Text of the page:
Multi-temporal SAR interferometry (MTInSAR), by providing both mean displacement maps and displacement time series over coherent objects on the Earth, allows analysing wide areas, identifying critical ground instabilities, and studying the phenomenon evolution in a long time-scale. This technique has been proved to be very useful for detecting and monitoring also slope instabilities.
Nowadays, several satellite missions are available providing InSAR data at different wavelengths, spatial resolutions, and revisit time. The high-resolution X-Band COSMO-SkyMed constellation, acquires data with spatial resolution reaching metric values, and provides revisit times of up to a few days, leading to an increase in the density of the measurable targets, thus improving the monitoring of local scale events as well as the detection of non-linear displacements. The recent Sentinel-1 C-band mission from the European Space Agency (ESA), provides a spatial resolution comparable to the previous ESA missions, but a nominal revisit time reduced to 6 days. By offering regular global-scale coverage, better temporal resolution and freely available imagery, Sentinel-1 improves the performance of MTInSAR for ground displacement investigations. In particular, the short revisit time allows a better time series analysis by improving the temporal sampling and the chances to catch pre-failure signals characterised by high rate and non-linear behaviour signals. Moreover, it allows collecting large data stacks in a short time period, thus improving the MTInSAR performance in emergency (post-event) scenarios. These characteristics are very promising for early warning of slope failure events and monitoring subsequent displacements trends.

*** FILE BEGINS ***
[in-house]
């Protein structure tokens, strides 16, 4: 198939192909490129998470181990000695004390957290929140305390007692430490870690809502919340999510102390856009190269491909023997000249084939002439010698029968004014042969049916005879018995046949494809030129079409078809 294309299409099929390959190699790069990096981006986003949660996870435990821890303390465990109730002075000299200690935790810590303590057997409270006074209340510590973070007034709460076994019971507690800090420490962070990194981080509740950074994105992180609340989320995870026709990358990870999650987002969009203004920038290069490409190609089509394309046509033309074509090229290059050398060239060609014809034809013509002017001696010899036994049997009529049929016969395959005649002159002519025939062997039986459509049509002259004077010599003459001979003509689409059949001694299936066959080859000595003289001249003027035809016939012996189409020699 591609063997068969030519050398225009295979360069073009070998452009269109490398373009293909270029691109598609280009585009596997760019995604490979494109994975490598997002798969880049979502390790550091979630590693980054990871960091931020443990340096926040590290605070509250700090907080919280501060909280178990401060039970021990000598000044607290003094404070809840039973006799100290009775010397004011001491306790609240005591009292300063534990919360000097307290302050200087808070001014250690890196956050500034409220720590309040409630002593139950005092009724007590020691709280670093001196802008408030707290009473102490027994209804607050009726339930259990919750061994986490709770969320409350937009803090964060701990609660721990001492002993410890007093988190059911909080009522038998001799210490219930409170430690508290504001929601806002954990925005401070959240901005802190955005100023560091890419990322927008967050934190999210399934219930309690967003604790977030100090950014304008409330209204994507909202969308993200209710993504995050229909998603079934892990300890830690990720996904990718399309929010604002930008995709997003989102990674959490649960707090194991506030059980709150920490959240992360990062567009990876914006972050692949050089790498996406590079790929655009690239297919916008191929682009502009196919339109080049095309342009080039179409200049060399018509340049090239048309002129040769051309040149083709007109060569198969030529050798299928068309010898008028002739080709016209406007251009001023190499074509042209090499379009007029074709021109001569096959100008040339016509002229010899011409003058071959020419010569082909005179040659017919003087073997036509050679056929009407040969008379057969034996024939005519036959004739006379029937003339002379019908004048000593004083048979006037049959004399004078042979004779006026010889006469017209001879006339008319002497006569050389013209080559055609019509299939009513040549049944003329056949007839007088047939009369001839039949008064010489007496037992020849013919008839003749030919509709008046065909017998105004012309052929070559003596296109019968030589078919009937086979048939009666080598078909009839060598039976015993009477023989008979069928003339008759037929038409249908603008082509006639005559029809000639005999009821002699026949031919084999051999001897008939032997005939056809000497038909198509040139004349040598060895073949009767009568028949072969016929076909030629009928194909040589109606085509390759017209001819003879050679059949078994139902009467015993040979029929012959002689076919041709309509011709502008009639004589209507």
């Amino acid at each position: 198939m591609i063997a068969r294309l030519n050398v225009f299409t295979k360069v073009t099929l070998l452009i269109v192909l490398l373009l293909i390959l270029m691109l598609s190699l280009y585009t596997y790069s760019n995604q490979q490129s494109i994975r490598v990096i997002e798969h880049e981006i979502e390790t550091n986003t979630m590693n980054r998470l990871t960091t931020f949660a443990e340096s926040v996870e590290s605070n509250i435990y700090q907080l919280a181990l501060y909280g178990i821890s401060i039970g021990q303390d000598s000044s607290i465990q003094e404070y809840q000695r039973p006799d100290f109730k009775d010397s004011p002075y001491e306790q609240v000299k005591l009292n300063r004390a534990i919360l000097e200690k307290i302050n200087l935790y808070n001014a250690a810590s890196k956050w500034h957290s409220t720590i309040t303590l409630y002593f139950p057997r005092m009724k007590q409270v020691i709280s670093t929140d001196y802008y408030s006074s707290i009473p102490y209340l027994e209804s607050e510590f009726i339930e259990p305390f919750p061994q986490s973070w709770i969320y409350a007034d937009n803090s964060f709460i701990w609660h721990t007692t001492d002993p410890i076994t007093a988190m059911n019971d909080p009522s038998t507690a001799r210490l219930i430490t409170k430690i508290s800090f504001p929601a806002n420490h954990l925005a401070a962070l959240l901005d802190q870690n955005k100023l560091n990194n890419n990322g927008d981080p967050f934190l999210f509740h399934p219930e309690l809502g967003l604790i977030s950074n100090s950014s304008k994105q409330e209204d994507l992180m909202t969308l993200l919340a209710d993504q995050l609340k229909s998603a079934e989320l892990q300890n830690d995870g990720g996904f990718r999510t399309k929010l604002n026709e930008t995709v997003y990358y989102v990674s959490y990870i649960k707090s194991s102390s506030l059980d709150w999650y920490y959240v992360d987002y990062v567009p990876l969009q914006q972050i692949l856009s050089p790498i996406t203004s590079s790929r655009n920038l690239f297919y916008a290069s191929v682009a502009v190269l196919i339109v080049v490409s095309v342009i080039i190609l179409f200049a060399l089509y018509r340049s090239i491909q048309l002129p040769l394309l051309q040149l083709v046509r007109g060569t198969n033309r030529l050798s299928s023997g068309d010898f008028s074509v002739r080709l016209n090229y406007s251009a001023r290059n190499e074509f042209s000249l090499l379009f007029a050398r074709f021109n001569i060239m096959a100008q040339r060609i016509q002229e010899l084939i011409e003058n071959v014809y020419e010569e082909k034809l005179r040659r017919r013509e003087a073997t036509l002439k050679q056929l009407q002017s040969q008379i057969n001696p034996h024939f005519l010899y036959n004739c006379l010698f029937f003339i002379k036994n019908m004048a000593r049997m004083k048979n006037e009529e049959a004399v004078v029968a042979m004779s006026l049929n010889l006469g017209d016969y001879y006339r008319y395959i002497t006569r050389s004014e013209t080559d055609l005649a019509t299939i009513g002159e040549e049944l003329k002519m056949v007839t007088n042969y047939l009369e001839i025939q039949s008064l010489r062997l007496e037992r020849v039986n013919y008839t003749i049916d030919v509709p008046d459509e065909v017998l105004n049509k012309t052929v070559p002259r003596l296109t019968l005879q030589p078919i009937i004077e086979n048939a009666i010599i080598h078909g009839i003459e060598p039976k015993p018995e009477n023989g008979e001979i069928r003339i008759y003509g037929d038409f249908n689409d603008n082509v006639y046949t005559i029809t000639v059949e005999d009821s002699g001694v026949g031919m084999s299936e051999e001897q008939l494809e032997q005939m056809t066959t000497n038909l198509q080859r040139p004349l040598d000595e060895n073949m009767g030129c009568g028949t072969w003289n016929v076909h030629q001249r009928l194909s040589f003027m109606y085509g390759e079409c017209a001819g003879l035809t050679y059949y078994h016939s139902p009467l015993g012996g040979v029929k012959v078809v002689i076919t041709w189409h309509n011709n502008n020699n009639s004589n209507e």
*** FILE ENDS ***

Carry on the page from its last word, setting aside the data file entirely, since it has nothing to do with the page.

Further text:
In this work, we present the results obtained by using both COSMO-SkyMed and Sentinel-1 data for investigating the ground stability of hilly villages located in Southern Italian Apennine (Basilicata region). In the area of interest, several landslides occurred in the recent past (e.g. on Montescaglioso in 2013) and also very recently (e.g. on Pomarico in 2019), causing damages to houses, commercial buildings, and infrastructures.
SAR datasets acquired by COSMO-SkyMed and Sentinel-1 from both ascending and descending orbits have been processed by using SPINUA MTInSAR algorithm, in order to exploit the potentials of these two satellite missions to investigate ground displacements related to the slope instabilities. Mean velocity maps and displacement time series have been analysed looking, in particular, to non-linear trends that are possibly related to relevant ground instabilities and, thanks to the high spatial resolution, useful in terms of early warning, in the case of rigid soil masses. Results are presented and discussed in relation to the well know events occurred in the area of interest.